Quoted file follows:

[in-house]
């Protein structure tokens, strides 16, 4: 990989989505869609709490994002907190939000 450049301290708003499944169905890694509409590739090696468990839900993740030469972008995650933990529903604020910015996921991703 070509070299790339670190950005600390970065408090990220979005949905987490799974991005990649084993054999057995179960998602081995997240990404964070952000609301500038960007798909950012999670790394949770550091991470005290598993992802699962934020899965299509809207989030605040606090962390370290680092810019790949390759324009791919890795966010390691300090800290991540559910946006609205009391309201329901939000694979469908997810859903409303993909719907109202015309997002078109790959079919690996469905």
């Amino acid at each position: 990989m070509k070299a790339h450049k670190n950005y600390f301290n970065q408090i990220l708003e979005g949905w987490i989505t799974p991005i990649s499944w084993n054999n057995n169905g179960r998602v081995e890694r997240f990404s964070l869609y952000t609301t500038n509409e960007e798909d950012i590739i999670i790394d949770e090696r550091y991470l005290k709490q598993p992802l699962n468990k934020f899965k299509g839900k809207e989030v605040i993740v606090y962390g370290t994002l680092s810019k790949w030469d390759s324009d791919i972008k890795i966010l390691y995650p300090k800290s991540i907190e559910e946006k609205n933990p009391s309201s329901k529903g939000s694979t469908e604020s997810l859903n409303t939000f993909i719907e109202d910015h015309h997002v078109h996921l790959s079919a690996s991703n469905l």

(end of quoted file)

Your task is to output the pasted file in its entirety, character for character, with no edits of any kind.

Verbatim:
[in-house]
């Protein structure tokens, strides 16, 4: 990989989505869609709490994002907190939000 450049301290708003499944169905890694509409590739090696468990839900993740030469972008995650933990529903604020910015996921991703 070509070299790339670190950005600390970065408090990220979005949905987490799974991005990649084993054999057995179960998602081995997240990404964070952000609301500038960007798909950012999670790394949770550091991470005290598993992802699962934020899965299509809207989030605040606090962390370290680092810019790949390759324009791919890795966010390691300090800290991540559910946006609205009391309201329901939000694979469908997810859903409303993909719907109202015309997002078109790959079919690996469905």
């Amino acid at each position: 990989m070509k070299a790339h450049k670190n950005y600390f301290n970065q408090i990220l708003e979005g949905w987490i989505t799974p991005i990649s499944w084993n054999n057995n169905g179960r998602v081995e890694r997240f990404s964070l869609y952000t609301t500038n509409e960007e798909d950012i590739i999670i790394d949770e090696r550091y991470l005290k709490q598993p992802l699962n468990k934020f899965k299509g839900k809207e989030v605040i993740v606090y962390g370290t994002l680092s810019k790949w030469d390759s324009d791919i972008k890795i966010l390691y995650p300090k800290s991540i907190e559910e946006k609205n933990p009391s309201s329901k529903g939000s694979t469908e604020s997810l859903n409303t939000f993909i719907e109202d910015h015309h997002v078109h996921l790959s079919a690996s991703n469905l």